The Cost of Complaining

The people complained in the hearing of the Lord about their misfortunes, and when the Lord heard it, his anger was kindled. Numbers 11:1

There should be no place for grumbling in the Christian life.

That was a lesson that Israel learned the hard way (and learned slowly). After God freed them from slavery in Egypt, the Israelites received His law, were given His commands, and knew their destination. They eagerly set out to reach the promised land, but they hadn’t gone very far at all—barely around the first bend in the road—before they began to complain. They wanted meat to eat instead of manna, and they even wished they were back in Egypt (Numbers 11:4-6). Where once they had thought God’s daily provision of manna was a wonderful indication of His love for them, now they complained about having to eat the same old thing.

Grumbling seems to be a small thing, but it is a sign that gratitude is missing. Whenever unbelief and a lack of thankfulness mark the lives of God’s children, consequences are inevitable. We may not end up like the Israelites, who wandered in the desert for 40 years, but our own grumbling is not without a cost.

Do you remember when you first felt the excitement of your newfound faith? Maybe you bought your first copy of the New Testament and thought all you were discovering was fantastic. You read it everywhere. Then, perhaps, something happened along the journey; now it seems to be just “the same old Bible,” and you wish God would do something more dramatic, something better? Do you remember a time when sharing your faith seemed to be an exciting privilege—but now it feels like a burden and a duty? Do you remember a time when you were overflowing in gratitude for the cross—but now you find you focus more on the ways that God has not led you along the paths or to the places you would have preferred?

When the apostle Paul wrote to the early church, he reminded them of Israel’s story as a warning: “We must not put Christ to the test, as some of them did and were destroyed by serpents, nor grumble, as some of them did and were destroyed by the Destroyer. Now these things happened to them as an example, but they were written down for our instruction” (1 Corinthians 10:9-11).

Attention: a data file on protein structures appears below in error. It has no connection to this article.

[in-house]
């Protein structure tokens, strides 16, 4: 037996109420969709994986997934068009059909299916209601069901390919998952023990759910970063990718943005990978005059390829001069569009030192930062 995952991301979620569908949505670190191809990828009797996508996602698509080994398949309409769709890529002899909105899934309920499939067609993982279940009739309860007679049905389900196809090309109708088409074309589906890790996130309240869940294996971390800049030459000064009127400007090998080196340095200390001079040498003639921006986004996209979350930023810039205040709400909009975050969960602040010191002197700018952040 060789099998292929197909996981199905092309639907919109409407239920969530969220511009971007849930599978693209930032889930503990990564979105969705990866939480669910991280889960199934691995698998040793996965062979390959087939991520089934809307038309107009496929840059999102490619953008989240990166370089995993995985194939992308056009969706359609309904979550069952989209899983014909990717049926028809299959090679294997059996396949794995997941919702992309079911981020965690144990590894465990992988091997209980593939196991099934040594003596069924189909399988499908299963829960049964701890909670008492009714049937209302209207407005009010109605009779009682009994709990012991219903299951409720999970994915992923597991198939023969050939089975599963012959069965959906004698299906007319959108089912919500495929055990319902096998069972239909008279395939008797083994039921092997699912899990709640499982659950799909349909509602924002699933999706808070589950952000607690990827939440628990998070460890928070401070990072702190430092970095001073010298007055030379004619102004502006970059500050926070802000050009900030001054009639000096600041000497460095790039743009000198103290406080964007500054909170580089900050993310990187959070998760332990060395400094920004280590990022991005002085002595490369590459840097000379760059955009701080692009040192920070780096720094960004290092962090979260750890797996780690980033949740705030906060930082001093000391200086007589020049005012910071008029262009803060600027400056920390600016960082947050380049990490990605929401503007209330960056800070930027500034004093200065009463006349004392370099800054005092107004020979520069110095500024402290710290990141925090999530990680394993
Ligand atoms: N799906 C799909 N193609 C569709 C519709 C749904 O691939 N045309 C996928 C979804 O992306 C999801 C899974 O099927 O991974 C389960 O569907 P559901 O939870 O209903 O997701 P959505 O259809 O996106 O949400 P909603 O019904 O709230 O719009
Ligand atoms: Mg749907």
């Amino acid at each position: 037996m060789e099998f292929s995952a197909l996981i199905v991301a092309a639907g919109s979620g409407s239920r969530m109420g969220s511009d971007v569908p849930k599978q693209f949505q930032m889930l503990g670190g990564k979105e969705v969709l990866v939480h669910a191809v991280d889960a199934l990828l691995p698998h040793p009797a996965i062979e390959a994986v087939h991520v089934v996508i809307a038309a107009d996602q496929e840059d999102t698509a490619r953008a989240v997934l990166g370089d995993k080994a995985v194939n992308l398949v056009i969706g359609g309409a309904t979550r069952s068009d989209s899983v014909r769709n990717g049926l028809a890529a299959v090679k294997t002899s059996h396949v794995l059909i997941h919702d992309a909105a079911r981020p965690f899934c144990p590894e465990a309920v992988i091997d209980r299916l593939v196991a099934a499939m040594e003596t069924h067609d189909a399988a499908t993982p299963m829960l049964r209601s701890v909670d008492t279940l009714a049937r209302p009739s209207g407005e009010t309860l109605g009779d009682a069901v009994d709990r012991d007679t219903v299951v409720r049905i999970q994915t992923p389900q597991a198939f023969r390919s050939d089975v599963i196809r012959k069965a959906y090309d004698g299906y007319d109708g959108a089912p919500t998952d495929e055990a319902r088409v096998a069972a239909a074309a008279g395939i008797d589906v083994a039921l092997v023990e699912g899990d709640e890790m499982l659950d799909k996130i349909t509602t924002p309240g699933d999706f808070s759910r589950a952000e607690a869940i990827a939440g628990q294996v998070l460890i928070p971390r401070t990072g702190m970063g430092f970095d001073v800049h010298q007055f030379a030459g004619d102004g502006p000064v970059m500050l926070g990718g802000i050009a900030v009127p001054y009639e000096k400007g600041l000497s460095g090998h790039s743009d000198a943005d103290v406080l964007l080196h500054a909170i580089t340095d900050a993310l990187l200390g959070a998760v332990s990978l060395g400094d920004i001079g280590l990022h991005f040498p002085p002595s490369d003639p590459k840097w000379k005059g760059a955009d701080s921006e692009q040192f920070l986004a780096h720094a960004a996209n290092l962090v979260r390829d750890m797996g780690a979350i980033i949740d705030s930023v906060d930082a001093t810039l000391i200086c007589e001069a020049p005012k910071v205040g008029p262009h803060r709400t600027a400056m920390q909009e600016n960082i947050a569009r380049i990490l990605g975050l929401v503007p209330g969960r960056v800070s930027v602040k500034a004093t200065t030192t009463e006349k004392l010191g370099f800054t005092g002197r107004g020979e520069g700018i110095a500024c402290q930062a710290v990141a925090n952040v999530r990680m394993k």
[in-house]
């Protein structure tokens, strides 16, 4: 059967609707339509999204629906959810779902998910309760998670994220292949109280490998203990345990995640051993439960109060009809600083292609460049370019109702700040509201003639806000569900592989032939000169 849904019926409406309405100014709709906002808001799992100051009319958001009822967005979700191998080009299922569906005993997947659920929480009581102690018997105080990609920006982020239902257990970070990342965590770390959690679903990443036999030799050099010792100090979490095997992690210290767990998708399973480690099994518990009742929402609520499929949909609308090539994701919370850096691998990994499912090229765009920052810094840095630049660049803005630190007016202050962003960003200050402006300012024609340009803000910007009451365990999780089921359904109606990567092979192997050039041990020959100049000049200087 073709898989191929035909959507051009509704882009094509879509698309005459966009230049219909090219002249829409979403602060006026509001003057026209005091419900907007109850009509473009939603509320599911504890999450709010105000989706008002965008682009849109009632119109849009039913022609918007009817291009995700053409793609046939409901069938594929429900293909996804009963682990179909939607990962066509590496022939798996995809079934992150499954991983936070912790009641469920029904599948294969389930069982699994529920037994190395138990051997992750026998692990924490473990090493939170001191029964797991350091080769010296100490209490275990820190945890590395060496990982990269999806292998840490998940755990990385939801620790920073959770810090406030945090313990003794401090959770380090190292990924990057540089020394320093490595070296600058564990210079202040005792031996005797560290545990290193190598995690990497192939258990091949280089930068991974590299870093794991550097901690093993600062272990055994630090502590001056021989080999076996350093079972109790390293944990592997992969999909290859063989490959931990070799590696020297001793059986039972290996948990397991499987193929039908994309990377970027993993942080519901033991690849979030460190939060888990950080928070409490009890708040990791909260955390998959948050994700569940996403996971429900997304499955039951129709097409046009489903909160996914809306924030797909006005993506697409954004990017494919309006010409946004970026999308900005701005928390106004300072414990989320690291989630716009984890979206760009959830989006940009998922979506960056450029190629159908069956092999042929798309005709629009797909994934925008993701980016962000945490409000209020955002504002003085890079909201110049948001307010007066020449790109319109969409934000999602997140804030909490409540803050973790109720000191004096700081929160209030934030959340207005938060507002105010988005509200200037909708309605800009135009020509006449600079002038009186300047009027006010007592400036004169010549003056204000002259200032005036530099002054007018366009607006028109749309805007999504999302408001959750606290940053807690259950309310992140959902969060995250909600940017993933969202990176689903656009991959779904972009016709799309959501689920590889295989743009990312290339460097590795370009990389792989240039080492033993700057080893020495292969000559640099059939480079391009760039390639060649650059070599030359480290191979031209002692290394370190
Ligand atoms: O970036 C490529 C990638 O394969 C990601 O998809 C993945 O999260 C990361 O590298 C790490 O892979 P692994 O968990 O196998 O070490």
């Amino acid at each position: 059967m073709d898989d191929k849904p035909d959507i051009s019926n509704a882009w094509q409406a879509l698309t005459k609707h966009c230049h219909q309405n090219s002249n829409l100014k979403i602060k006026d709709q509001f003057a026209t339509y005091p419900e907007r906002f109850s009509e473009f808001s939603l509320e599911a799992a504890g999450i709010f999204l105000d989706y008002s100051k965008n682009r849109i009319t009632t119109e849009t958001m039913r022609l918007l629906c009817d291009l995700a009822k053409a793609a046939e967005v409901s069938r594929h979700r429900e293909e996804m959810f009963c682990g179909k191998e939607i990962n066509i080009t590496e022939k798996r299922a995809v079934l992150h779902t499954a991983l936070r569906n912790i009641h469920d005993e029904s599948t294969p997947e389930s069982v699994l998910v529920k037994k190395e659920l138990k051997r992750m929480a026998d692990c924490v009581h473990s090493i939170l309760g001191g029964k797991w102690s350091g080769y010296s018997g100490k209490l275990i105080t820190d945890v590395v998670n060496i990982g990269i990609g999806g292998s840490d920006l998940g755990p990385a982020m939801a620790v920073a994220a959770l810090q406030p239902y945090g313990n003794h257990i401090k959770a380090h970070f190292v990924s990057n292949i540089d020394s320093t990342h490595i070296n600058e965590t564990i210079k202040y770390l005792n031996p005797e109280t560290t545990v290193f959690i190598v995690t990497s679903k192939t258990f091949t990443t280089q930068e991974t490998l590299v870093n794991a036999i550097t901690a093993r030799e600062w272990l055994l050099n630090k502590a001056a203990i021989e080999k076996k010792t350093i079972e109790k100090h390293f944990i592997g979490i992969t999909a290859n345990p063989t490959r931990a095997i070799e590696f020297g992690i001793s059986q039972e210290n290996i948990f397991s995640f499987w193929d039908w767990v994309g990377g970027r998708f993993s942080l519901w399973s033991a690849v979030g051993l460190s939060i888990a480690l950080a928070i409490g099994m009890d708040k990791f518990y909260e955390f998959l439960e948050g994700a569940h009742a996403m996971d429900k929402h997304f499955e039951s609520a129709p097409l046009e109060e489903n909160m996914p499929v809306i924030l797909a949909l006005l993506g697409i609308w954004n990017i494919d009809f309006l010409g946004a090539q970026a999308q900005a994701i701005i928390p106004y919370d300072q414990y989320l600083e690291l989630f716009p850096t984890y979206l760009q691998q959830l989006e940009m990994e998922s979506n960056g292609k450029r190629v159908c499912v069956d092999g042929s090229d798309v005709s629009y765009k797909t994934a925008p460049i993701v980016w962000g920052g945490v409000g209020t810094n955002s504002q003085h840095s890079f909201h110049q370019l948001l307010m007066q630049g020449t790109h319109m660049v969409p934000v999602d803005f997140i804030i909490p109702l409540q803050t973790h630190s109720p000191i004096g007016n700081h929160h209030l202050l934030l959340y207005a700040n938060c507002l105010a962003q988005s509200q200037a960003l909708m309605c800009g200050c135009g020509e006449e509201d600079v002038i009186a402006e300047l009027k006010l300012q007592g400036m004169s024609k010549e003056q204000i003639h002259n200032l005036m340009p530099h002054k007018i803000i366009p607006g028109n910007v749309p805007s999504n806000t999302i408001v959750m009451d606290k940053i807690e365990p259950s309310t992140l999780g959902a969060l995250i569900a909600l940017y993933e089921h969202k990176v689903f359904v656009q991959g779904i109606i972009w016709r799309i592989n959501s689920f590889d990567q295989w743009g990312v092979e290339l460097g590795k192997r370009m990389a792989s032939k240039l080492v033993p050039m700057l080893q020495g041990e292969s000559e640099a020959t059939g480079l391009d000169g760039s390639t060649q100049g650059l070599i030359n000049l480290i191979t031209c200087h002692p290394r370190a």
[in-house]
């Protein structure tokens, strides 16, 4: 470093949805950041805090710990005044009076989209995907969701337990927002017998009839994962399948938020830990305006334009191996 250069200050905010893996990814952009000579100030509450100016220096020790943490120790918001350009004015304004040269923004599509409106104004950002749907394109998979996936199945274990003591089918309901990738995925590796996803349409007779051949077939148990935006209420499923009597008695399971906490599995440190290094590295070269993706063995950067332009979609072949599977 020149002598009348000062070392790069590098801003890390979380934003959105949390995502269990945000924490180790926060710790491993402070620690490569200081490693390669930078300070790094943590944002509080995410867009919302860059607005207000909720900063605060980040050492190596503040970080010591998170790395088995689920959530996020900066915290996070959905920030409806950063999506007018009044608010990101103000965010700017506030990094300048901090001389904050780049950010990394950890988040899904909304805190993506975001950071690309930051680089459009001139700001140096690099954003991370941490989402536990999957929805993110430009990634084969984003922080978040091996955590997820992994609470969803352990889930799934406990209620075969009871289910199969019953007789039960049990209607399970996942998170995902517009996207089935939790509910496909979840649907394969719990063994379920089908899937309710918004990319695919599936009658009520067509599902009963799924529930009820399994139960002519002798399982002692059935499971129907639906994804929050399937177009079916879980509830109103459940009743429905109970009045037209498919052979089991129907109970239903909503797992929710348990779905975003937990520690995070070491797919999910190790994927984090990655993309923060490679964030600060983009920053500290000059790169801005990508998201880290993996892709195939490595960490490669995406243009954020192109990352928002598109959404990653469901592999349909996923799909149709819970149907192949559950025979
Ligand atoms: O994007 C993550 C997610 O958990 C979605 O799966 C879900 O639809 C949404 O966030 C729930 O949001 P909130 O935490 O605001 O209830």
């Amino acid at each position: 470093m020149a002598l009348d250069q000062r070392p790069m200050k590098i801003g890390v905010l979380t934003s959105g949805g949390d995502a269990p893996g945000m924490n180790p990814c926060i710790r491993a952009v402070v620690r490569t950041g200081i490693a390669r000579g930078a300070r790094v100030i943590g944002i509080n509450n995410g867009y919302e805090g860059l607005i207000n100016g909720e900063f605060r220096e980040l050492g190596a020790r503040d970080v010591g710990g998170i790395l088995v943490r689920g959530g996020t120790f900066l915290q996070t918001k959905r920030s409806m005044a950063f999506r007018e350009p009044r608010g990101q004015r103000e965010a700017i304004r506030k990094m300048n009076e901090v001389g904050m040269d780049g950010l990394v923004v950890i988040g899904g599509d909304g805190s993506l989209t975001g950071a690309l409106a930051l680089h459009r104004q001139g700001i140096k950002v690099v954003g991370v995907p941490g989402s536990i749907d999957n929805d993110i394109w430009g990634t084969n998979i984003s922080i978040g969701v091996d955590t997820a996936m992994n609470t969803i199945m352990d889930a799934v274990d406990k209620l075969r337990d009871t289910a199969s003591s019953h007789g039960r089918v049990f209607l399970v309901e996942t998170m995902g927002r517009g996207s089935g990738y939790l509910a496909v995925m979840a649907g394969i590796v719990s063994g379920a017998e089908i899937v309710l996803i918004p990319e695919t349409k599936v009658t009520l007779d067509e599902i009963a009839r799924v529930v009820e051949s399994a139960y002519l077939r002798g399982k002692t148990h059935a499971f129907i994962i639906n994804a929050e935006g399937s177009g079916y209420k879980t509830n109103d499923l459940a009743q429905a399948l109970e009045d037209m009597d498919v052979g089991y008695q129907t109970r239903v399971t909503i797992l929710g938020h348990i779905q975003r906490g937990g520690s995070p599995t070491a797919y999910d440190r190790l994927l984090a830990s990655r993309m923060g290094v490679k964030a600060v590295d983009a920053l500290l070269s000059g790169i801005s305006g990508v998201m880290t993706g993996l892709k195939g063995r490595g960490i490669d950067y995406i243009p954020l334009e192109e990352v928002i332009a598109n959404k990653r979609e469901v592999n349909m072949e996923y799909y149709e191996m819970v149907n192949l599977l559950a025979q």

If we have faith in Christ, we’ve been set free from slavery to sin—even our complaining! We’ve been liberated by a sacrifice: the shedding of Christ’s blood on the cross. And we too have set out on a journey, not to Canaan but to heaven. In light of that, God has given us both wonderful promises and necessary warnings. Do not presume upon His provision or grumble about the route He leads you on, but instead be filled with gratitude for all He has provided materially and spiritually. The cross lies behind you, heaven lies before you, and the Spirit dwells within you. There is no need, or excuse, for grumbling. 

Devotional material is taken from the Truth For Life daily devotional by Alistair Begg, published by The Good Book Company. Used by Truth For Life with permission. Copyright © 2021, The Good Book Company.

The Privilege of Prayer

Now Jesus was praying in a certain place, and when he finished, one of his disciples said to him, ‘Lord, teach us to pray, as John taught his disciples.’ Luke 11:1

Our fellowship with God through the Lord Jesus Christ is principally expressed through our prayers. They give evidence of our relationship with Him. He not only speaks with us through His word but has also entrusted us with the amazing privilege of communicating with Him in prayer.

Scripture provides us with multiple accounts of Jesus’ own prayer life. The better acquainted we are with these records, the more we realize that Jesus treated prayer as a holy habit. He regularly prayed in the early-morning hours to lay the day’s plans before His Father. Praying in a quiet and solitary place enabled Jesus to then follow His Father’s voice over the noise of the crowds and even the requests of His disciples. Prayer formed the context or framework of all the decisions He made. 

Jesus’ prayer routine prompted His disciples to plead, “Lord, teach us to pray.” They were apparently struck by His intensity and focus, which created a hunger in their hearts for similar intimacy with the Father. 

In response to their request, Jesus instructed His disciples not to “heap up empty phrases” or to “think that they will be heard for their many words” (Matthew 6:7). In other words, in praying we are not to babble or drone on. Instead, in the example that Jesus then gave—namely, the Lord’s Prayer—we discover that God’s spiritual children are free to address God simply and directly as their heavenly Father. 

And what are we to pray for? To begin with, we are to ask for God’s name to be rightly honored, for Him to bring His kingdom in us and around us, and for Him to supply our daily needs. We are to admit our need for daily repentance, the necessity of extending forgiveness to others, and our dependence on God for dealing with temptation. In our prayers, Jesus explained, we are to seek and ask to see God’s glory and grace in the midst of everyday life.

In our Christian pilgrimage, there is arguably nothing more important—or more difficult to maintain—than a meaningful prayer life. But here is help. If Jesus, the divine Son of God, needed to pray, then so do you and I. That humbling thought should drive us to our knees. And once there, we can freely employ the Lord’s Prayer as an aid in our own prayer. God has given you the great privilege of approaching Him in prayer and addressing Him as Father. He stands ready to listen and to help. Be sure to treat prayer as a holy habit and never as an optional extra.

Devotional material is taken from the Truth For Life daily devotional by Alistair Begg, published by The Good Book Company. Used by Truth For Life with permission. Copyright © 2021, The Good Book Company.